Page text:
There are Minnesotans absorbed with every sport. You can see them at frigid, bare-bone hockey rinks and small-town baseball fields, not because they have a rooting interest but for the simple reason that there is a game to be seen.

I’ve always felt there was something special about the basketball nut, the addict who needs a gym like an activist needs a cause.

You can sit right on top of a basketball game — take in every movement, analyze a key possession as if you were Hubie Brown. Basketball does more than clutter your mind; the sweat of a small gym can get into your pores, just from watching.

There are basketball aficionados in Minnesota. And then there is Terry Kunze.

Dennis Fitzpatrick, godfather of the daily game “Noonball” in St. Paul, pal of the late Rick Majerus and a thousand more basketball guys, was asked about Kunze’s standing among Minnesota’s basketball nuts.

“The best,” Fitzpatrick responded. “Full of it, but he knows his ball.”

Kunze was the 6-4 star guard on Duluth Central’s 1961 state championship team. He played for the Gophers, and later for Minnesota Muskies in the one season (1967-68) that they existed as an ABA entry.

He played and coached in Europe, was an assistant for Jim Dutcher with the Gophers, coached the Minnesota Fillies in the Women’s Professional Basketball League, coached at Mora High School and Anoka-Ramsey Community College … and now, 75, his basketball addiction remains in full force.

This has to be the best, Terry — the Final Four here in Minneapolis? Where are your seats?

“Why would I want to go to a game and sit 100 yards away from the floor?” Kunze said. “I like to analyze the game. I like to look for the adjustments. And that’s what I’ll be doing, while sitting in front of my 65-inch television.”

Kunze paused, leaned forward on the table at the Perkins in Fridley, where they know him by his first name, and said: ‘With replays!”

The 65-inch TV is where he now watches Timberwolves games, after 25 years as a ticket-holder. It’s where he watches games from the Spanish League.

“I tape all of them; Channel 623,” Kunze said. “I watch other games from Europe. France … that’s pretty good basketball. I also watch a few state tournaments. Texas is one. There’s good high school basketball in Texas.”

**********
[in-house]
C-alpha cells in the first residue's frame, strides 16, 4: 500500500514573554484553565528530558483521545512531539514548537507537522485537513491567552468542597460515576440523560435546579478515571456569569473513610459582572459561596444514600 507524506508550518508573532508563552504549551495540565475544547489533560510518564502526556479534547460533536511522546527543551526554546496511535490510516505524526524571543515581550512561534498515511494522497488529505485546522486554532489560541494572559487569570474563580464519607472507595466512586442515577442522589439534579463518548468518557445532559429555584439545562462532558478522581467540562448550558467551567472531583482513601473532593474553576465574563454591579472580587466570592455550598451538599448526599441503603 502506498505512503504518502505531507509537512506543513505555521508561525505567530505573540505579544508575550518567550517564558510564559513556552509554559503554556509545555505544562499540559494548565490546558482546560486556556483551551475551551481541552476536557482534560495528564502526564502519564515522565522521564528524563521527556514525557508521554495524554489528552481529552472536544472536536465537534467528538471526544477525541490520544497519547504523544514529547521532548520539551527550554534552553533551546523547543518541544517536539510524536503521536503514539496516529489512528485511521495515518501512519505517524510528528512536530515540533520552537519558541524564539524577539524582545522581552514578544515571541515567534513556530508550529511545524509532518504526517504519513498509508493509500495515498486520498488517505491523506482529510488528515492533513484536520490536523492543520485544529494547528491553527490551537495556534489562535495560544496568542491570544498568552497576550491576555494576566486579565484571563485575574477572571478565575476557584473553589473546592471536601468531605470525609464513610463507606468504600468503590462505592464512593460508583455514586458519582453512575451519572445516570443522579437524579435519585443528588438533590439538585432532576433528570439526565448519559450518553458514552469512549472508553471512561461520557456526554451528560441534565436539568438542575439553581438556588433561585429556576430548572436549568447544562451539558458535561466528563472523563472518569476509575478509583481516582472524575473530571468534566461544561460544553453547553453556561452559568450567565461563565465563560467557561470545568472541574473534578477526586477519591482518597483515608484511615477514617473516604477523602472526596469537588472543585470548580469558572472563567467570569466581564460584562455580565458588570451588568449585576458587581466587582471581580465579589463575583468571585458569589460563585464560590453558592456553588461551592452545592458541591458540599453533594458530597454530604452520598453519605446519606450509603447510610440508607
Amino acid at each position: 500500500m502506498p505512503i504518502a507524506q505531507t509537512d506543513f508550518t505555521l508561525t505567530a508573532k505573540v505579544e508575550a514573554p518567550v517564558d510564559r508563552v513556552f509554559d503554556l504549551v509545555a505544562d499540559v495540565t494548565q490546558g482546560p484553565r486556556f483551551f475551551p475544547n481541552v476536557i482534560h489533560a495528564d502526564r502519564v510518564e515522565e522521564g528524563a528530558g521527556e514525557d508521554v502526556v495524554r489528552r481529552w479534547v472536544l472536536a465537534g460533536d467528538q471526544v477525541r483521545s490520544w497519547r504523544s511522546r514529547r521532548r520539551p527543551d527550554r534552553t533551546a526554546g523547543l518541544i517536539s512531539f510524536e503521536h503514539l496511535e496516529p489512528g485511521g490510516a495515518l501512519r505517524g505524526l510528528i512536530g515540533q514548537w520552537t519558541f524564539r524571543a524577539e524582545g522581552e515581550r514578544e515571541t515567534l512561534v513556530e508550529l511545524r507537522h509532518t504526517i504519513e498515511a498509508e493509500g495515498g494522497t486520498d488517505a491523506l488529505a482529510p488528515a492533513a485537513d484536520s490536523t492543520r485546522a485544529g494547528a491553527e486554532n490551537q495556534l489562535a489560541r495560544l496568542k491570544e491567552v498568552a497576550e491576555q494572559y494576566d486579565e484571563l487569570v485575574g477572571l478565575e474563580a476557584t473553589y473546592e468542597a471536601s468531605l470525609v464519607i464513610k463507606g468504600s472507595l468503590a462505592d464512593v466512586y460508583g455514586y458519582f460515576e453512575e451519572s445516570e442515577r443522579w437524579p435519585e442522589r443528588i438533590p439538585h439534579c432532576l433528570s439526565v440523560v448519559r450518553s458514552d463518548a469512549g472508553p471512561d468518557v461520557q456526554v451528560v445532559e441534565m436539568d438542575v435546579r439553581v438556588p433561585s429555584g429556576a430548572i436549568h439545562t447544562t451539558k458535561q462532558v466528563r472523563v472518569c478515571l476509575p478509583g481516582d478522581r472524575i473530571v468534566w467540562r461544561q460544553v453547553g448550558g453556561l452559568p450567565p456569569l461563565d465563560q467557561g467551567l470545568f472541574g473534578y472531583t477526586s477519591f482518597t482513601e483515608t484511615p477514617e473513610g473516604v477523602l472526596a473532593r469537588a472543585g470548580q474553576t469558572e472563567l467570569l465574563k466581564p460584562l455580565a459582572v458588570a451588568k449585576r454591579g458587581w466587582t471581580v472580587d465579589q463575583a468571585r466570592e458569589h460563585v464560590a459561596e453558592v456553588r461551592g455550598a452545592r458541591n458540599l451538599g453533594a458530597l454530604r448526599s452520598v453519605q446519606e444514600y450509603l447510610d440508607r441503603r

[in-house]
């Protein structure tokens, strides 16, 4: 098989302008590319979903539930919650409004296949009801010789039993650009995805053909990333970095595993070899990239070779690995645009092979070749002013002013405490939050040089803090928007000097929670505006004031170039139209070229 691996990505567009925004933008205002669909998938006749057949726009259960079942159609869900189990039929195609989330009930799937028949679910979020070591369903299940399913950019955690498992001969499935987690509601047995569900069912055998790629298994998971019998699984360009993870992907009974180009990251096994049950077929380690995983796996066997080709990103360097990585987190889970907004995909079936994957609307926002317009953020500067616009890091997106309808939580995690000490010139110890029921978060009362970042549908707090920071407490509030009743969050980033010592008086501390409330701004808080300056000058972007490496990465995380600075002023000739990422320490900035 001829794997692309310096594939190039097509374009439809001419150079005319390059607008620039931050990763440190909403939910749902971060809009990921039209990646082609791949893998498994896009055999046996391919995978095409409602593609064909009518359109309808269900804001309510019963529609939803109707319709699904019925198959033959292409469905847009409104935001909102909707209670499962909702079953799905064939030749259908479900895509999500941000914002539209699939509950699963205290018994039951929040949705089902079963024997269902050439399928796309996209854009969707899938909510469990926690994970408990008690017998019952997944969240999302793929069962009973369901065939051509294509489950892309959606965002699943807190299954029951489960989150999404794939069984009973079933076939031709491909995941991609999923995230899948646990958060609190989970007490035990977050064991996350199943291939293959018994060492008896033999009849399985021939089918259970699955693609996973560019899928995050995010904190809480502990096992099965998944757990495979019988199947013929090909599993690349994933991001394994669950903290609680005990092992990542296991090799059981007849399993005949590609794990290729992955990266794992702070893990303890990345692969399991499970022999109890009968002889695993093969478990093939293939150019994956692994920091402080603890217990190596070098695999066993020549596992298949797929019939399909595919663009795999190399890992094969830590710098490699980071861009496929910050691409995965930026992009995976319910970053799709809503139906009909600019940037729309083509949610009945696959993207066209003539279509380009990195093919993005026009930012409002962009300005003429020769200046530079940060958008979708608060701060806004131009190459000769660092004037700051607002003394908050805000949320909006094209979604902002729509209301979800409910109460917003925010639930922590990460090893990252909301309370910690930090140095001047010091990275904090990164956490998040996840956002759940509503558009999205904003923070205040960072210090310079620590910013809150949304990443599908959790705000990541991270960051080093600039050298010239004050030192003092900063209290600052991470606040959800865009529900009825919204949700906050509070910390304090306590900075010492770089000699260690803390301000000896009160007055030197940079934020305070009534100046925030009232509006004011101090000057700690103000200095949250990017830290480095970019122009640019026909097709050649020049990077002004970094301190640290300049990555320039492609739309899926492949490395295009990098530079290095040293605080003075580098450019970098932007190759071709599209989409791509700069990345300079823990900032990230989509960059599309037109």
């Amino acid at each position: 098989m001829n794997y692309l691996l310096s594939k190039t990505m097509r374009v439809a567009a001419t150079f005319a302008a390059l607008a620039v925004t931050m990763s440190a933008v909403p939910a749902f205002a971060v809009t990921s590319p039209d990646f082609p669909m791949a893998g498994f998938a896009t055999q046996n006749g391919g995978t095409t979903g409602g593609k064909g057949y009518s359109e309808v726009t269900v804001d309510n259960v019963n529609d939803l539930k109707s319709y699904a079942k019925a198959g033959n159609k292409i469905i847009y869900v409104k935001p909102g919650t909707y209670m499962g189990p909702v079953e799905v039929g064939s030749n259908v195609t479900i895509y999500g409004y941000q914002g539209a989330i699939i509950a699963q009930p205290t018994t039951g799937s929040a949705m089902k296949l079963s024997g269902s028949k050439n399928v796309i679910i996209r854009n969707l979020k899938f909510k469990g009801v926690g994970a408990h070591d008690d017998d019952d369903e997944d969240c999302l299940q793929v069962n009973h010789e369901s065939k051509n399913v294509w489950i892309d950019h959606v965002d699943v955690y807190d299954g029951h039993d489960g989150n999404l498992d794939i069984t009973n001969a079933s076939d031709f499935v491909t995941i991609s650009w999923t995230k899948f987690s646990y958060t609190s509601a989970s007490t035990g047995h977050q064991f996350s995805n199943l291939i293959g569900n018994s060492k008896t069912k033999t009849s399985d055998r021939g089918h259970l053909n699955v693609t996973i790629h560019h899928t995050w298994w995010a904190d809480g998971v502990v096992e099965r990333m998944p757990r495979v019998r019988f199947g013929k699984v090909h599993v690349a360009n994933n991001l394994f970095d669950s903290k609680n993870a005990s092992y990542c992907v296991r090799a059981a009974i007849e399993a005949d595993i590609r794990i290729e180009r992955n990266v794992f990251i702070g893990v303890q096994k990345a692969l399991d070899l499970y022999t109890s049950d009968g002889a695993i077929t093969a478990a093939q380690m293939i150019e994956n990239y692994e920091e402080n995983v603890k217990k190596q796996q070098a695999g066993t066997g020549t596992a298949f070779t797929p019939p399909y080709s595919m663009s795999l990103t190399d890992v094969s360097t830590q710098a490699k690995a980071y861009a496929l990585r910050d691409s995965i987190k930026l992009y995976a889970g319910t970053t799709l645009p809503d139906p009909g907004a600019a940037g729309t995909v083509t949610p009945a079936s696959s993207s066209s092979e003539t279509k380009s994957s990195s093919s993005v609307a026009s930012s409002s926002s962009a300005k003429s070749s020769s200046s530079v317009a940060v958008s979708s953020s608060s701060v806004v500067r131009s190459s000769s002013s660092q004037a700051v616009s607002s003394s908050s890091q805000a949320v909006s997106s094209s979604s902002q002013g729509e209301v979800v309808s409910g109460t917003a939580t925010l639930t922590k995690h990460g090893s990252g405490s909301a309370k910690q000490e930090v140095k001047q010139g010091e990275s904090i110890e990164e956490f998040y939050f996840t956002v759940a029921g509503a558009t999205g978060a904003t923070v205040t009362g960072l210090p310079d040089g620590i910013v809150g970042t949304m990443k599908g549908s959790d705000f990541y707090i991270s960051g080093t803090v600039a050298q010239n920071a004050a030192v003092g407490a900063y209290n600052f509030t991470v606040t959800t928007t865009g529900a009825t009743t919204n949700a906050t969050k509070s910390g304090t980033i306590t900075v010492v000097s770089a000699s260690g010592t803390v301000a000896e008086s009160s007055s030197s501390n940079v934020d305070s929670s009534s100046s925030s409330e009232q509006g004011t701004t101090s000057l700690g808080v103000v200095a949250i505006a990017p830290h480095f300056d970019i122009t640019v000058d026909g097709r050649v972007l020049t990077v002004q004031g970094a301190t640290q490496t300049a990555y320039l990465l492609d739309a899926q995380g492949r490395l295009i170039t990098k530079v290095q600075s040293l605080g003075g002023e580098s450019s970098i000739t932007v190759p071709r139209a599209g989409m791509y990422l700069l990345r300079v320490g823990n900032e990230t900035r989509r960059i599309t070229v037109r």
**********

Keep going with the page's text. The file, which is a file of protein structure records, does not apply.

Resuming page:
Does this mean Terry Kunze is now a basketball couch potato? Not exactly.

This winter, he saw 60 high school games around the state as a member of the Mr. Basketball committee. He’s also a constant presence at MIAC games, and junior college games — and then there are trips to Sioux Falls.

Terry’s younger brother Bill is retired there, after teaching and coaching at Duluth East. The Timberwolves play 82 games and, for all of them, Terry makes the call to his brother to set up the wager:

One selects his team based on the point spread, the other on the over-and-under, and there’s the odd-even bet on what the point total will be after each quarter.

“Terry’s been killing me on the odd-evens lately,” Bill said.

In March, Terry heads for Sioux Falls for a couple of weeks. The Kunzes go to the Northern Sun tournament, the Summit League tournament, G-League games if the Skyforce is in town, and the South Dakota state basketball tournament.

The Kunzes grew up in a crowded house four blocks from Lake Superior in the Duluth Central area. Bill laughed and offered this remembrance:

“We had a house, when it was blowing hard off the lake and the windows were shut, there was still enough wind getting through to blow a piece of paper off the table.”

The Kunzes spent as many hours at the YMCA gym down the street as they did at home.

“We weren’t members; we just walked in,” Bill said. “We were there so much I think they thought we were members.”

Terry Kunze was a bench warmer for the YMCA’s Fighting Toads team in grade school, then started to grow, and became a marksman and ballhandler extraordinaire.

“When Terry was about a sophomore, he’d go out in the driveway, and start dribbling, and tell me and my friends, four or five of us, if we could knock the ball away, he’d give us a nickel,” Bill said. “We’d never get that nickel.”

After college, before the Muskies, Kunze played for Sunair Oosteende in Ostend, Belgium. He went back for several years in the ’70s and was popular enough to author a basketball instructional book that was translated into Flemish.

Later, he coached there, including a championship team for Sunair for 1987.

“You better win in Europe,” Kunze said. “You lose a few in a row, you get fired.”

Kunze’s an artist, and would spend hours during the day painting city squares and other scenes.

“I had a show of my paintings over there,” he said.

Now, through the winter of basketball and summer Pacesetter high school and AAU tournaments, what he looks for is talent on the basketball court.

“This Jalen Suggs kid at Minnehaha … we’ve never had anything like him,” Kunze said. “We have more players than ever in Minnesota, enough to win the Big Ten if the Gophers could get them, but this Suggs.”

Terry Kunze then leaned forward and, wide-eyed, said: “He moves like a reindeer!”